March 15, 2000
Floods took a heavy toll on Venezuelan tourism

                   CARACAS, Venezuela (AP) -- The floods and mudslides that devastated
                   Venezuela's Caribbean coast last December have taken a heavy toll on the
                   tourism industry as well, hurting one of President Hugo Chavez's top initiatives
                   for reviving the economy.

                   Tourism in Venezuela, both domestic and international, has declined by 60
                   percent so far this year, according to the National Federation of Venezuelan

                   Vargas state used to be the favorite beach destination for Caracas' 6 million
                   residents because of its proximity. But the avalanches of mud, water and
                   boulders that came crashing down the mountain separating the capital from
                   the Caribbean Sea rendered scores of hotels, resorts, restaurants and beach
                   clubs inoperable.

                   Beaches have been turned into cemeteries, and the roads connecting towns
                   and villages have been badly damaged. Where palm trees, open-air
                   restaurants and beach kiosks once stood, there are buildings buried up to four
                   floors high in mud, overturned cars and wooden crosses in the sand that serve
                   as memorials to the dead.

                   The tourism decline began even before December's disaster, largely because
                   of Venezuela's painful 7 percent economic contraction last year. The flooding
                   and mudslides, which killed between 5,000 and 30,000 people, made the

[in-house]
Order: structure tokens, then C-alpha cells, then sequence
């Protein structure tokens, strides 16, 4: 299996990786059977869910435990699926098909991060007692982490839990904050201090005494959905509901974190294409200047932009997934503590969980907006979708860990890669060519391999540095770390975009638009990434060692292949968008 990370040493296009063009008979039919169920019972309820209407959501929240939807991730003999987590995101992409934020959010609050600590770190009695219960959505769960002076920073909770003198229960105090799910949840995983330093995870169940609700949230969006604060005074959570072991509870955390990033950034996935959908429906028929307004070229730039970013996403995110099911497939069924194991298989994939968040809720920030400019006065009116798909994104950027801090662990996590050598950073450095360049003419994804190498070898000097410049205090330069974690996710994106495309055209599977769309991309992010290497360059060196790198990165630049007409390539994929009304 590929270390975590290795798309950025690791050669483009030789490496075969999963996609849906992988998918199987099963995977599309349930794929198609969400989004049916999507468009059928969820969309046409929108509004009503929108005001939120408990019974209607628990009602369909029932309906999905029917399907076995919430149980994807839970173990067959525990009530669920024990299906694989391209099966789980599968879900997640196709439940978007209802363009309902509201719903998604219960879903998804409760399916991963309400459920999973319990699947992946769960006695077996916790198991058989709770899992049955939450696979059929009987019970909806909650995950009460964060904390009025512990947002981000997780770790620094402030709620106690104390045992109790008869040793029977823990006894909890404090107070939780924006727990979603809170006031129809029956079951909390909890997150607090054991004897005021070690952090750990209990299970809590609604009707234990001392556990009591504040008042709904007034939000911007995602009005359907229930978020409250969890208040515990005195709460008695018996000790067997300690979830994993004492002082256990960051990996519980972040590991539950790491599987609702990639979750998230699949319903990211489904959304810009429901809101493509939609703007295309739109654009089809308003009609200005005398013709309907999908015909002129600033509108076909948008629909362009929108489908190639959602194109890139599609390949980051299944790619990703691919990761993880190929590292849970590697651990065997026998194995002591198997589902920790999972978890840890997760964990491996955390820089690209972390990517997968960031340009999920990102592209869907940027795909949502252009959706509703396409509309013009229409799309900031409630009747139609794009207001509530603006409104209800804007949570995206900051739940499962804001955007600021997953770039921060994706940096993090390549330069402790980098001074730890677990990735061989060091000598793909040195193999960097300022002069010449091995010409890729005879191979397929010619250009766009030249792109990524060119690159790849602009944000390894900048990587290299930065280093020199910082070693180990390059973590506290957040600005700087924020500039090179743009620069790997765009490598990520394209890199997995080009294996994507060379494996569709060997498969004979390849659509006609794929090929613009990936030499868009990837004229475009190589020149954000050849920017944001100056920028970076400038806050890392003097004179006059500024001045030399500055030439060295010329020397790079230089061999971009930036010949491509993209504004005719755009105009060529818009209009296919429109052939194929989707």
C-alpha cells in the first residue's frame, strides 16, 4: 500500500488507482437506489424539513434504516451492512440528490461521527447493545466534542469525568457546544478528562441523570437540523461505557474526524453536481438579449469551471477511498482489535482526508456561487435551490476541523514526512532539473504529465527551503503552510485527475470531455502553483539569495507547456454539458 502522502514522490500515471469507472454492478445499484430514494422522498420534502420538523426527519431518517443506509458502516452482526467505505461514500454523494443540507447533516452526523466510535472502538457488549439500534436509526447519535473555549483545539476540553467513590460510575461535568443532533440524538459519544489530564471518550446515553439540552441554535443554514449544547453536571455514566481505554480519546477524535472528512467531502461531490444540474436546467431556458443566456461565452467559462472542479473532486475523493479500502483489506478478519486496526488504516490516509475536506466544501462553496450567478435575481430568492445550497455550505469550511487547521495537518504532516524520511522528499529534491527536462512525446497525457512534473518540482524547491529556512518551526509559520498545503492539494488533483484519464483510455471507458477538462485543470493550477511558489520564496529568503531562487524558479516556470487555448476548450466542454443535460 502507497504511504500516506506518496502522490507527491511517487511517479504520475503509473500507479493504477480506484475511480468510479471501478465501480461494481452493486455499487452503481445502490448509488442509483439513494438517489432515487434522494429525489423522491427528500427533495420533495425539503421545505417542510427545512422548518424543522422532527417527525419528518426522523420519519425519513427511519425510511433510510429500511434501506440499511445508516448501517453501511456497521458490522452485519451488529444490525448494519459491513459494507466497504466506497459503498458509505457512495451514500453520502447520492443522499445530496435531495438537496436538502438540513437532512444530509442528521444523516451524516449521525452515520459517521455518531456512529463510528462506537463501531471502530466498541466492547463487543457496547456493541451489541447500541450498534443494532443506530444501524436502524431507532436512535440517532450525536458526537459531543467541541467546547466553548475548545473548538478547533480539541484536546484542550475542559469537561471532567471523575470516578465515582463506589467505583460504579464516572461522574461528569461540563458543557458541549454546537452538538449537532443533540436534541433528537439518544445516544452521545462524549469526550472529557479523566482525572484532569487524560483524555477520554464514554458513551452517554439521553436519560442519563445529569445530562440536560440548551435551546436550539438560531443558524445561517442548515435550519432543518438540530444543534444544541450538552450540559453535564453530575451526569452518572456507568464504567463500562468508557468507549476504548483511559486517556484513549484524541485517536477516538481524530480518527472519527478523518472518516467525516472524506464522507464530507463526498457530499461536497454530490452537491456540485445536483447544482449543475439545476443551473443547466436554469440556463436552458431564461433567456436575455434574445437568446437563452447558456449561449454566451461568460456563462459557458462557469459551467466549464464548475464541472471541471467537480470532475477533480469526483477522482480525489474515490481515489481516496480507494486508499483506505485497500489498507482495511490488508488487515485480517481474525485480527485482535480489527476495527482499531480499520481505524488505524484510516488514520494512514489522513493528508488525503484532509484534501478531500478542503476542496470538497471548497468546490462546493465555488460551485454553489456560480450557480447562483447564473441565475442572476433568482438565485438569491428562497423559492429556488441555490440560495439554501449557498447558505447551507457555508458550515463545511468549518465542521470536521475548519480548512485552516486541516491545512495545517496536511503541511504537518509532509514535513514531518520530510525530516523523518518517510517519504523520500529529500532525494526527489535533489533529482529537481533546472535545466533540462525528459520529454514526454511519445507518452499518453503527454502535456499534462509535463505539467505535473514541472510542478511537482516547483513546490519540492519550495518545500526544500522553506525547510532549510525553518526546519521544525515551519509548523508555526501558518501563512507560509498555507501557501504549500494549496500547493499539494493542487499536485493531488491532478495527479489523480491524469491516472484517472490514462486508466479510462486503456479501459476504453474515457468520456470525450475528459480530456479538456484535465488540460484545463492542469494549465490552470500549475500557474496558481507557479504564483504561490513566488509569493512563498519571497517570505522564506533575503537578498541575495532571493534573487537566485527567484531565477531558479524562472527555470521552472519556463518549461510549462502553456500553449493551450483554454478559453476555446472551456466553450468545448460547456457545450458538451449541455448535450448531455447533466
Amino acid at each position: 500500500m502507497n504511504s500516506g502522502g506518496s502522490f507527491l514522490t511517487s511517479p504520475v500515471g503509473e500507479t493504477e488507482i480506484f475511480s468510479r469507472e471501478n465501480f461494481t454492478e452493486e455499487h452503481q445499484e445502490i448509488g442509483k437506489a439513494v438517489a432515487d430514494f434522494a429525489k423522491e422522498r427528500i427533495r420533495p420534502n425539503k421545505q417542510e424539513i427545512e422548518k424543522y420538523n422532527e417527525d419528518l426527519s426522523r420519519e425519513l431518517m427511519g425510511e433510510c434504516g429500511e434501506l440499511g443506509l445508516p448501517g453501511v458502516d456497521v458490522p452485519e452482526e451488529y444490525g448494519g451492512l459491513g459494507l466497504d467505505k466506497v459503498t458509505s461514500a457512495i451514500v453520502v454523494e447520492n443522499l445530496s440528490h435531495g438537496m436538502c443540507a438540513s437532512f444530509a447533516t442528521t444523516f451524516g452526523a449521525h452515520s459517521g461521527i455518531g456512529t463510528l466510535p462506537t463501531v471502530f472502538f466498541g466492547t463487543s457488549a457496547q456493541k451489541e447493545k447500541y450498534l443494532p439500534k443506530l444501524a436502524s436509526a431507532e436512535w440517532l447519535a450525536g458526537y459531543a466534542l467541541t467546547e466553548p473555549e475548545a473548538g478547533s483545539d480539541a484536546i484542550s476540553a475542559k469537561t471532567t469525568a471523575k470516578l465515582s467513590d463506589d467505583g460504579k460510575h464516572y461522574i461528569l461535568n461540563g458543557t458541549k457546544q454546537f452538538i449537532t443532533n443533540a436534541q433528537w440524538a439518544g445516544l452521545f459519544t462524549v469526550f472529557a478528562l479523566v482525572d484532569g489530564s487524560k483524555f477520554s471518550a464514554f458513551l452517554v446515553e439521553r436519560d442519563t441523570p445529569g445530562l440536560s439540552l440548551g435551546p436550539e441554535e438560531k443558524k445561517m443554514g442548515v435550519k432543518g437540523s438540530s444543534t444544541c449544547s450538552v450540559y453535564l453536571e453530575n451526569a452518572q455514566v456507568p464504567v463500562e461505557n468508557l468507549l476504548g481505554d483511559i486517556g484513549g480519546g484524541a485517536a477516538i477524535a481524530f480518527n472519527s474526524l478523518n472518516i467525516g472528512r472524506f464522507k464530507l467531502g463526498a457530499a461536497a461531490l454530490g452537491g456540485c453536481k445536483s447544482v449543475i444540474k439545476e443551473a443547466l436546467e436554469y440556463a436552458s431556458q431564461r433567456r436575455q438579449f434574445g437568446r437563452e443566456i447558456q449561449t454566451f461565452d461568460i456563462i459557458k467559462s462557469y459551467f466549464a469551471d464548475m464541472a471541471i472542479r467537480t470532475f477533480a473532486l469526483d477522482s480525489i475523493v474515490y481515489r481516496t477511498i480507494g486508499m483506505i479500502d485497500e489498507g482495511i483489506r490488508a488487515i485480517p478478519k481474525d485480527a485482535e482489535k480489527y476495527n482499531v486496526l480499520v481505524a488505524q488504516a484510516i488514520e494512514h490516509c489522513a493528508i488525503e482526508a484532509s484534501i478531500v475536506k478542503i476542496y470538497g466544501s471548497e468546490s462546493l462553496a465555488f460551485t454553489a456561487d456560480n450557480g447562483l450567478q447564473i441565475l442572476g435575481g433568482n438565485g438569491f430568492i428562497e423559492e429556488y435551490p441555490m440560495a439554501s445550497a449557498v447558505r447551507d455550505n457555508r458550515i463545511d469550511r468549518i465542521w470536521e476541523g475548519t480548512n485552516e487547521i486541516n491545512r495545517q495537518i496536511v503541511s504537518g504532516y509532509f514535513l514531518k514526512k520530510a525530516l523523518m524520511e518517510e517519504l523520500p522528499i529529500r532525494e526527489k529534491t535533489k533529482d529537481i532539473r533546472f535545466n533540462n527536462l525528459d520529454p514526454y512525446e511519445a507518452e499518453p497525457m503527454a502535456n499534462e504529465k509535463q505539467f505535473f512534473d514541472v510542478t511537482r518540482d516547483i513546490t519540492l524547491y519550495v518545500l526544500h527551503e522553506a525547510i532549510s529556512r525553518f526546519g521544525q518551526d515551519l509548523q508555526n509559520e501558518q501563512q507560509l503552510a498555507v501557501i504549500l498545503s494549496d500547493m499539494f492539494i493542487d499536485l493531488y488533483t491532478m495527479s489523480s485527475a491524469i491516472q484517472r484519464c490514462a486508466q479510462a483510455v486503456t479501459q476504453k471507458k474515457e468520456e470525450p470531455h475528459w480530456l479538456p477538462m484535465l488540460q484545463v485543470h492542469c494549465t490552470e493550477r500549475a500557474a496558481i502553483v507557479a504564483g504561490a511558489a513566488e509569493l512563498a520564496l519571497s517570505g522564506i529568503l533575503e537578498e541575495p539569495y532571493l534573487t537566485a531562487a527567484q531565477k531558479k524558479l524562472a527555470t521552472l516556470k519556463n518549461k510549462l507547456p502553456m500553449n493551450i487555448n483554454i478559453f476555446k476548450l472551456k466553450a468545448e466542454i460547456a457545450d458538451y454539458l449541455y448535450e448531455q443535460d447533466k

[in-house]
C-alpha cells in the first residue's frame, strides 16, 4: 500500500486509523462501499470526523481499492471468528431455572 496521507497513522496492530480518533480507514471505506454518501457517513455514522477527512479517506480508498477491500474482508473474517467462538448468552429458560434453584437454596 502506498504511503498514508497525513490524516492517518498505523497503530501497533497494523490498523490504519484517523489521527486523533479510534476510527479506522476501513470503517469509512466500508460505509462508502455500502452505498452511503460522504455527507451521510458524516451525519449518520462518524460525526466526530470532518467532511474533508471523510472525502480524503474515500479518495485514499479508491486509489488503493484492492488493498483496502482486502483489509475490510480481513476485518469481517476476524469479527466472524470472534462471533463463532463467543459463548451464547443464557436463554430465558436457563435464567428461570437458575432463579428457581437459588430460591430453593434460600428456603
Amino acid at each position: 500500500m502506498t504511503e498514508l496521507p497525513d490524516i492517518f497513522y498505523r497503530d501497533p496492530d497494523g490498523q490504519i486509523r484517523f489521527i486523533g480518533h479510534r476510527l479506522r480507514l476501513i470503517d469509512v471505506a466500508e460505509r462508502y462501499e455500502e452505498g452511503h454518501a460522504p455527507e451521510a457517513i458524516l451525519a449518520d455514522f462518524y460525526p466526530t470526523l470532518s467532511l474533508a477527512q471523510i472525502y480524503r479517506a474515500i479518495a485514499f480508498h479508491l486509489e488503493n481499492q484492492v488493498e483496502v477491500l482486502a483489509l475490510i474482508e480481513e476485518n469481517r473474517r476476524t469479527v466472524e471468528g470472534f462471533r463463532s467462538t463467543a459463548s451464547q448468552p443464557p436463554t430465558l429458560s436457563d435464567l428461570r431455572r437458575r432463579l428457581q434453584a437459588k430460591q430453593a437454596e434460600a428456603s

situation worse.

                   Venezuela working to improve image

                   Most of the country's tourist destinations were not affected by the natural
                   disaster, however, and industry executives are trying to spread the word that
                   Venezuela remains a viable choice for international travelers.

                   Teodoro Rivas, a 56-year-old tourist guide at the pristine Tacarigua Lagoon
                   120 miles northeast of Caracas, said the drop in visitors has forced him to
                   take up fishing to support his family.

                    Nicola Carusella, owner of a small hotel in Chichiriviche, 160 miles northwest
                    of Caracas, said tourist activity in the area -- traditionally one of Venezuela's
                    most popular  destinations because of its palm-filled, white-sand keys --
                    "has been almost nil" this year.

                   Though Chichiriviche was spared the devastation of the floods, Carusella said
                   reduced tourism is decimating the livelihood of the town's 5,000 inhabitants,
                   who have always relied on tourism.

                   The Hotel federation's president, Hugo Arriojas, said hotel occupation is
                   down 35 percent so far this year.

                   Federico Garcia, president of the Association of Venezuelan Tourism
                   Chambers, said the "bad image" of the flooding hurt a tourism industry that
                   already was reeling from Venezuela's perceived political instability and
                   soaring crime.

                   He said the political climate -- namely, the election of Chavez, who had led a
                   failed coup years ago -- "has put tourism operators on a state of alert."

                   Chavez has repeatedly said he hopes to make tourism one of the country's
                   main engines of economic growth, overcoming the downturn of recent
                   months. To counteract the tourism decline, the government announced a plan
                   last month to repair roads, clean up the environment and install signs at key
                   tourist destinations.

                   Deputy Tourism Minister Maria Eugenia Loriente says the idea is to improve
                   infrastructure in Venezuela's most desirable regions: the 1,700 miles of
                   coastline that boast more than 150 tourist beaches, Amazon jungles ideal for
                   adventure travel and vast wildlife preserves in the country's western plains.

                   The government has promised a major campaign to promote Venezuelan
                   tourism abroad, as well as tax and other financial incentives for tourism

                   Copyright 2000 The Associated Press.